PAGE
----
Long-time Imagination Connoisseur, Jeffrey Mao (aka The Chairman), compares and contrasts the James Bond of literature with what we find on the silver screen.

 

It is I, the Chairman of the non-stop James Bond Party (You were expecting a different party?), writing to you with another letter on our favorite British secret agent.

Ian Fleming, the creator of the James Bond character and 007 series of books.

I want to talk about how the films compare to the books, and make a larger comparison between the film series and the Ian Fleming book series.

I believe that our man Calvin Bowes had also started to read the Fleming novels from the beginning and was writing in reviews on each, but I don’t know where he has gotten to. The one interesting thing to note off the top is that the James Bond film series does not match the book series in terms of order. “Dr. No”, “From Russia With Love” and “Goldfinger”, the first three Bond films, are the sixth, fifth, and seventh novels, respectively.

In terms of the impact of that, it’s fairly minimal, as the books, like the films, were fairly self-contained and episodic. However recurring characters and events in previous books are mentioned. At the beginning of “From Russia, With Love” (note the slight title change) it is mentioned that Bond and Tiffany Case, from the previous book, “Diamonds Are Forever”, attempted to live together in Bond’s flat off the King’s Road.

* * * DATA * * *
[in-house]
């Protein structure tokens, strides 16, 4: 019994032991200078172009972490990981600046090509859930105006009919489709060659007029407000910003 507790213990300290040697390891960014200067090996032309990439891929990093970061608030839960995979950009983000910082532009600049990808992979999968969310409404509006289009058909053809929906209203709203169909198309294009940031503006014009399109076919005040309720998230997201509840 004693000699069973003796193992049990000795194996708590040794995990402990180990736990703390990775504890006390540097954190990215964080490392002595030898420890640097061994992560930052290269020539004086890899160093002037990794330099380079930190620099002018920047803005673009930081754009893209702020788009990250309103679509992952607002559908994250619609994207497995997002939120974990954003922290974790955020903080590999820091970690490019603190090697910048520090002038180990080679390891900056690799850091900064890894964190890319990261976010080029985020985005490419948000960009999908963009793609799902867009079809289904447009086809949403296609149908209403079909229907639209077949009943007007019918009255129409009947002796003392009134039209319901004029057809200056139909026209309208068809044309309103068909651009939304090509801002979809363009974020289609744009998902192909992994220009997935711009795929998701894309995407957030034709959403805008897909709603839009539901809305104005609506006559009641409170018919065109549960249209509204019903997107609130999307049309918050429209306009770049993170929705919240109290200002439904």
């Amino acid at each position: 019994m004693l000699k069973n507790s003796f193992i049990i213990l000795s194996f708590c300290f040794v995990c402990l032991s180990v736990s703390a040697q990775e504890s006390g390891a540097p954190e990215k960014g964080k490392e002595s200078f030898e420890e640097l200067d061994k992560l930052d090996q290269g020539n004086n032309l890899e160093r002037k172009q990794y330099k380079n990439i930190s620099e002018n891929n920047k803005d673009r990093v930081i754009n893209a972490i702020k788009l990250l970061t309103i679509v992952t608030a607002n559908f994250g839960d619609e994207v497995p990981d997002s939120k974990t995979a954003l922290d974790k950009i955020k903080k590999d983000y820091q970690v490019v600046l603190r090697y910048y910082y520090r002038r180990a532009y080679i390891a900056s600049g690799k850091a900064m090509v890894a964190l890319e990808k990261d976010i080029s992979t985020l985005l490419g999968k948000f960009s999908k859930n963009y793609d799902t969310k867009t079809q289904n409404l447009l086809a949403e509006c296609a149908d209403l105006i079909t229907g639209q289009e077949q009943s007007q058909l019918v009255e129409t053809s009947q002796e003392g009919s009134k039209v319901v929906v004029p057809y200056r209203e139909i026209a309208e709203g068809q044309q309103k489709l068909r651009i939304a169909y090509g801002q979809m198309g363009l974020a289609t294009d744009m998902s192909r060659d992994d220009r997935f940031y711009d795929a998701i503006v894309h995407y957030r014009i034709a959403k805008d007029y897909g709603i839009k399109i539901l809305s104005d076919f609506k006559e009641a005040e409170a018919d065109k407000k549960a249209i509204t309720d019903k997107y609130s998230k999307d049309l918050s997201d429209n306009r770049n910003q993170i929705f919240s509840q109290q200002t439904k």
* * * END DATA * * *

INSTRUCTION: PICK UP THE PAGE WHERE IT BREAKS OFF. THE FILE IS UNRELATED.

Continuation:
By the way, the films never mention Bond’s longtime loyal housekeeper May or his secretary (Yes, Bond had a secretary, or rather the whole 00 Section did) Miss Loelia Ponsonby. However, those are minor details. The one theme that does run through the “No”/”Russia”/”Goldfinger” run is that of Bond becoming a bit older and more aware of his mortality, after numerous dangerous missions and close calls with death.